Saturday, March 30, 2019

Story image for luxury, pearl necklace from

Couture, pearls and a Breakfast at Tiffany's script: inside the private ... 21, 2017
In contrast to so much couture is the costume jewellery. There are pearl necklaces, Kenneth Jay Lane crystal earrings and some bold 1980s costume pieces ...
Story image for luxury, pearl necklace from The Week UK

Auction round up: July's sparkling sales

The Week UK-Jun. 29, 2017
Precious lots include a Bulgari 18ct gold and diamond 'Spiga' necklace ... pig brooch (£4,000-6,000), formed from natural baroque pearl and featuring rose-cut ... Chiswick Auctions' Affordable Luxury: Designer Handbags & Fashion sale on 18 ...
Story image for luxury, pearl necklace from The Hindu

Mickey muse: Disney's iconic mouse turns 89

The Hindu-Nov. 17, 2017
Those rounded ears, and their bow-tied feminine version, have graced everything from Coach bags to Satya Paul ties - and show no sign of slowing down.
Story image for luxury, pearl necklace from Irish Times

Giving jewellery this Christmas? Don't buy anything until you read this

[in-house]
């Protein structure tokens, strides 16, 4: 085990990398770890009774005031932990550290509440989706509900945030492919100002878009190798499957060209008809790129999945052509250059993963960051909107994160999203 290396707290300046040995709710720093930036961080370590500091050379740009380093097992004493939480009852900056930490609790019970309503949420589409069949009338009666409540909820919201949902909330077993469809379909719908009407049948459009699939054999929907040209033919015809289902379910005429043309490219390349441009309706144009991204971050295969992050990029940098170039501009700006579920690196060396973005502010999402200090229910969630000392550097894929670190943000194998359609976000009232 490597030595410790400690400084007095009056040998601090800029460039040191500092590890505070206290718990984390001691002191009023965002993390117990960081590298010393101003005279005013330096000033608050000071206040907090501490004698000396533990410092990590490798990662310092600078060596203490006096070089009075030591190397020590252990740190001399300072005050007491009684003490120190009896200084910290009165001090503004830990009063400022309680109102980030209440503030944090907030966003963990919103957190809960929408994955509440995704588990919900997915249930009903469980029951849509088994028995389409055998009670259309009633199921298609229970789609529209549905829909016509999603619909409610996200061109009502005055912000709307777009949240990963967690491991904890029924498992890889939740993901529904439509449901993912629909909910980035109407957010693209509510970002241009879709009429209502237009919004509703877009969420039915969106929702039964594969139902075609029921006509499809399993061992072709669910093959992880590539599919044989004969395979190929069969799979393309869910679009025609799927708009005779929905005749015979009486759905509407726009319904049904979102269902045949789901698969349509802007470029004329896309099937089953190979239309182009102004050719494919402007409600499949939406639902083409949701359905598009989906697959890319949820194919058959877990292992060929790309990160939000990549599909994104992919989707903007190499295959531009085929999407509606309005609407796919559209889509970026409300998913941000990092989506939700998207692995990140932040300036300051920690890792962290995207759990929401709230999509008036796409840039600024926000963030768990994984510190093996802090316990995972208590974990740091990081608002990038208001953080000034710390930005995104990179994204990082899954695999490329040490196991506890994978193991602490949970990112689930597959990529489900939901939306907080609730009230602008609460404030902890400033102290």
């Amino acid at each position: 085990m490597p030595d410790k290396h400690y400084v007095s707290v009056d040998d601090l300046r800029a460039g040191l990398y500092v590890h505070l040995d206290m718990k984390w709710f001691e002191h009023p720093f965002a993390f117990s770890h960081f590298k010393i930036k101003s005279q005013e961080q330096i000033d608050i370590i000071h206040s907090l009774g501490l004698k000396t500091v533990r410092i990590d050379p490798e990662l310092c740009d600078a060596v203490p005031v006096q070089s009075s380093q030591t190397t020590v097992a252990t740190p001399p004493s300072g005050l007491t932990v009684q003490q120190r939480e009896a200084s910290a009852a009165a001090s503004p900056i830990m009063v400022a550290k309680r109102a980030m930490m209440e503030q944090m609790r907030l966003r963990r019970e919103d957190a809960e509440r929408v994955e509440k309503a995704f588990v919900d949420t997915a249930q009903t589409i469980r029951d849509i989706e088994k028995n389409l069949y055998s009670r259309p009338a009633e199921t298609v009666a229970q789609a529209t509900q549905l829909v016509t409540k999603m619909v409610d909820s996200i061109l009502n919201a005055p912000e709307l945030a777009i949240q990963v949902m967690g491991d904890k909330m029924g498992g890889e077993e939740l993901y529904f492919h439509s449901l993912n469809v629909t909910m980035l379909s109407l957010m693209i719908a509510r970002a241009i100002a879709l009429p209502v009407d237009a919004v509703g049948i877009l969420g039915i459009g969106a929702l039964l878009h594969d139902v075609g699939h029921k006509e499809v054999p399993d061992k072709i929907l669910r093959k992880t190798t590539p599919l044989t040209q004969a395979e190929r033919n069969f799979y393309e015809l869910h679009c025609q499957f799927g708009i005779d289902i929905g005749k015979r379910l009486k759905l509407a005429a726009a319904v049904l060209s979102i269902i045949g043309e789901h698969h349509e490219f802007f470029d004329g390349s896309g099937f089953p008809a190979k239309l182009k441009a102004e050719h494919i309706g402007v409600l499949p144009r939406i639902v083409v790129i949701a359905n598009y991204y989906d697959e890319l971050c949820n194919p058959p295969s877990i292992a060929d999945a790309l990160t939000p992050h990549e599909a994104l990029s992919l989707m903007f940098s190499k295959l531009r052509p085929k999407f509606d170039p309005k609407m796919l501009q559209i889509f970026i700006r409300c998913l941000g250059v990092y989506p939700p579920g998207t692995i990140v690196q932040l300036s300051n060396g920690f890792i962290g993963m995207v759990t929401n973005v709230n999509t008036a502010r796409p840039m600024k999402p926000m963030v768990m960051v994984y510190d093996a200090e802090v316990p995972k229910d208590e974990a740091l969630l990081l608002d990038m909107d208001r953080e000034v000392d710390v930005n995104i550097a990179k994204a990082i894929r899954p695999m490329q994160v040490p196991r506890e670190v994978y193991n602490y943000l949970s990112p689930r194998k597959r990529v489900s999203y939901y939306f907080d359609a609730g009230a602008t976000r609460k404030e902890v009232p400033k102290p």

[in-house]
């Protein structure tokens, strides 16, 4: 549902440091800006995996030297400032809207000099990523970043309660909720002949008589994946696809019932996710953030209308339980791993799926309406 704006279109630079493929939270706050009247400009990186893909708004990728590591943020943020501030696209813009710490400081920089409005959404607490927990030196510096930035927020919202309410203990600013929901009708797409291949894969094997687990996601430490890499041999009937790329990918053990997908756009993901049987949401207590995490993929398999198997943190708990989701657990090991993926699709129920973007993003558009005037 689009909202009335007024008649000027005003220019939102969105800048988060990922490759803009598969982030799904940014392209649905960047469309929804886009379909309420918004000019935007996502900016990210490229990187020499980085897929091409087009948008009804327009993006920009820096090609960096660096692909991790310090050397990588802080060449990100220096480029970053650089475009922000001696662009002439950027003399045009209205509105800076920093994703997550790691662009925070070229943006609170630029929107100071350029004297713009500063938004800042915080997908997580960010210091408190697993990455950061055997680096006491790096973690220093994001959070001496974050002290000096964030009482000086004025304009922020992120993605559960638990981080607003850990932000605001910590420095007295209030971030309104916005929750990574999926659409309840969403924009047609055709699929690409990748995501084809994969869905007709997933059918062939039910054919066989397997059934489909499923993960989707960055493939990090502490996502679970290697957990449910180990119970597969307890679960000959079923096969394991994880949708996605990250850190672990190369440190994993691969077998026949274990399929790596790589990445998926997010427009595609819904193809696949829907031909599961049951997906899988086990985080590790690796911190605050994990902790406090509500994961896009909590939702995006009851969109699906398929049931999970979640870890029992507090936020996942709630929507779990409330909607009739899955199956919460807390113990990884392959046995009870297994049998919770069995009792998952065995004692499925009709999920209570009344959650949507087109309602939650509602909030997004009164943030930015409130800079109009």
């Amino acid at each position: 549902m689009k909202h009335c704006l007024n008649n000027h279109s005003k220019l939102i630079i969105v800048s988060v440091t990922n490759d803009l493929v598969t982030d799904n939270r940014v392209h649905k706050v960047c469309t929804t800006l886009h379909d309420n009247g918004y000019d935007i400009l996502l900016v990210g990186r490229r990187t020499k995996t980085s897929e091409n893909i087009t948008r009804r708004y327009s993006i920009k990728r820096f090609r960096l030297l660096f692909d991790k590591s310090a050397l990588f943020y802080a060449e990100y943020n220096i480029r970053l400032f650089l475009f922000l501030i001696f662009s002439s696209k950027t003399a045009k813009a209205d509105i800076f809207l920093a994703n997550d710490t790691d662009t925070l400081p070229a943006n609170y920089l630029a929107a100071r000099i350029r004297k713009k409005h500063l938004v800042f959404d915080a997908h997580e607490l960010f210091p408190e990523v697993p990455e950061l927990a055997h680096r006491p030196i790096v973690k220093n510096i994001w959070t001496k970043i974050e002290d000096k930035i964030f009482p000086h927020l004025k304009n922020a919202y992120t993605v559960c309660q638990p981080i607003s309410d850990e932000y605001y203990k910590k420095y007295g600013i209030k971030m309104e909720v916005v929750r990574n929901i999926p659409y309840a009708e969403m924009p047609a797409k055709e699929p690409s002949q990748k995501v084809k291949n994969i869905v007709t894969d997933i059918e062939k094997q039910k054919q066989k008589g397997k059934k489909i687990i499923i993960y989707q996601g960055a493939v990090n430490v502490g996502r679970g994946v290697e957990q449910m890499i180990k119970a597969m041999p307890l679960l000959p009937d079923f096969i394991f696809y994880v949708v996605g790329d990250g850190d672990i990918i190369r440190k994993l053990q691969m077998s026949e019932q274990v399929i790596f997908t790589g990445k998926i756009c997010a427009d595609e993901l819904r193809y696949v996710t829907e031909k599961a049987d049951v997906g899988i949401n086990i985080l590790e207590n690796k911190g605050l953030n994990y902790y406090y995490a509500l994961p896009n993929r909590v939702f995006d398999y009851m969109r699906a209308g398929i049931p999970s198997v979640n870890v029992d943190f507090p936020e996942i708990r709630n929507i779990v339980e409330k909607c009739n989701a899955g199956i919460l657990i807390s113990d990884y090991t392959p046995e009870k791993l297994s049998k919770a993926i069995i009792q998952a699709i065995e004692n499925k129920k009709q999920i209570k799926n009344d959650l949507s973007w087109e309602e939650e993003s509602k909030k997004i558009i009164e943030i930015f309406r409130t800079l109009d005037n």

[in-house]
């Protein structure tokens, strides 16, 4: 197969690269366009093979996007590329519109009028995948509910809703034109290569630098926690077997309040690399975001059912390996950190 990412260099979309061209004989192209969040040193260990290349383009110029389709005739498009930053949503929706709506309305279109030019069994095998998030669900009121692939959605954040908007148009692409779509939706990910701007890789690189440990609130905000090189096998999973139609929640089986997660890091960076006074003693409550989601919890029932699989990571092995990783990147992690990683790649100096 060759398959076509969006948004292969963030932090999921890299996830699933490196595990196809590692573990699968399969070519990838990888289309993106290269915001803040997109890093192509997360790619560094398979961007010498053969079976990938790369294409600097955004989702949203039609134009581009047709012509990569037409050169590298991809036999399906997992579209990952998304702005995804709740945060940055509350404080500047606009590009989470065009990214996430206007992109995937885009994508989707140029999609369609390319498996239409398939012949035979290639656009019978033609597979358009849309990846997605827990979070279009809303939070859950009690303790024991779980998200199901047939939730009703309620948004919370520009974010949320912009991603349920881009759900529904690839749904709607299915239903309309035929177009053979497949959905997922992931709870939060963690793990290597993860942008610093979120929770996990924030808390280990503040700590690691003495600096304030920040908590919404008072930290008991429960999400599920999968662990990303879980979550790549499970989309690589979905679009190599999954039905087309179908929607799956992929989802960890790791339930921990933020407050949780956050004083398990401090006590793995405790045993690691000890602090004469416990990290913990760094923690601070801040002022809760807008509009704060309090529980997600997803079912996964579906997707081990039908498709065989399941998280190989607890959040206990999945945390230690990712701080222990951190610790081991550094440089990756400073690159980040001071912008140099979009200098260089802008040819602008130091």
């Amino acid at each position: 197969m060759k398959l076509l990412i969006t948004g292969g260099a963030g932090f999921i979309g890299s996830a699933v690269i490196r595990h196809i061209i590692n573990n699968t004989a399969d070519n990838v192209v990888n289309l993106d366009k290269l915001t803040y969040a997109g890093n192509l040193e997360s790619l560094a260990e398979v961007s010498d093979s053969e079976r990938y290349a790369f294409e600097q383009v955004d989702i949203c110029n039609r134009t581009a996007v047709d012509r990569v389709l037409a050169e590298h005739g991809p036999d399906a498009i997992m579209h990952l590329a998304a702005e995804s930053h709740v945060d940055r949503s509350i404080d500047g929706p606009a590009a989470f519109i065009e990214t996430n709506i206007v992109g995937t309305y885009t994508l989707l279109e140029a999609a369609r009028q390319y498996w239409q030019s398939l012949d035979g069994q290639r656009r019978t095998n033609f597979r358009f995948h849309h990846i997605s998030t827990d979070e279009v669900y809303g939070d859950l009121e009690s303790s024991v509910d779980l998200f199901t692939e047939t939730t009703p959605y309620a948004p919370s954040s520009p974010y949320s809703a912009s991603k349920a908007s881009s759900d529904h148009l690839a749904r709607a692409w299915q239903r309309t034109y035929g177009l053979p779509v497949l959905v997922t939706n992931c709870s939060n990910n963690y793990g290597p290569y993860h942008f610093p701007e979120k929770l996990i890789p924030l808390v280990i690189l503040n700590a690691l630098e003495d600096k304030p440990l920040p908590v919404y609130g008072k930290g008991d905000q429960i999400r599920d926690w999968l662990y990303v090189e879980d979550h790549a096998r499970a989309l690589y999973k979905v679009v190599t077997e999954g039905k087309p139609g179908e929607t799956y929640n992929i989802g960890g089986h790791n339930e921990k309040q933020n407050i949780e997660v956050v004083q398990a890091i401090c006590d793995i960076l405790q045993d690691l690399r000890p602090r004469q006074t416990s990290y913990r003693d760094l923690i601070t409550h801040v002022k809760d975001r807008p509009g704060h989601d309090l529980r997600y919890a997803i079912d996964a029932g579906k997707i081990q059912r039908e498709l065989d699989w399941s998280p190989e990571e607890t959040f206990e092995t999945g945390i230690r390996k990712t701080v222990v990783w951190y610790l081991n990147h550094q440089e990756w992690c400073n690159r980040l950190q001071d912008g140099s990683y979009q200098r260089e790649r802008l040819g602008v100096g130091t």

Irish Times-Dec. 15, 2017
Lulu Front collage necklace with velvet, pearl and crystal from Loulerie, ... who trained in London, Antwerp and Stockholm has just opened a luxury studio.

1 comment:

Anonymous said...

The visibility of the action. Pictures in the questionnaire can be used to ensure that respondents could visualize some action or phenomenon. The sociologist offers the Respondent the question about how he spends his spare time giving him a number of closures of specific character "reads", "resting", "watching a movie", etc., Respondent from attempting to translate verbal constructions in shaped. To facilitate its objectives, this information can be presented in visual form: he's lying on the couch resting, watching TV, "cut" dominoes. Under the pictures the question in which the Respondent is asked to choose the occupation that most attracts him and what he devotes the most time.
3. Shaped equivalent. Often pictures are used as shaped equivalent concepts. This is probably the most difficult method of using fine tools.
The questionnaires are different concepts, and as mentioned, not always be so described that they were equally understood and the researcher and the Respondent. For example, the concept of "pace of work". Each Respondent understands it differently, depending on the nature of its activities. In such cases, as already mentioned, you can use situational questions describing certain specific situations this concept. But it is possible to introduce the notion of (in this case "temp work") and in the form of pictures. Figurative representation facilitates an unambiguous understanding of his and the Respondent, and researcher.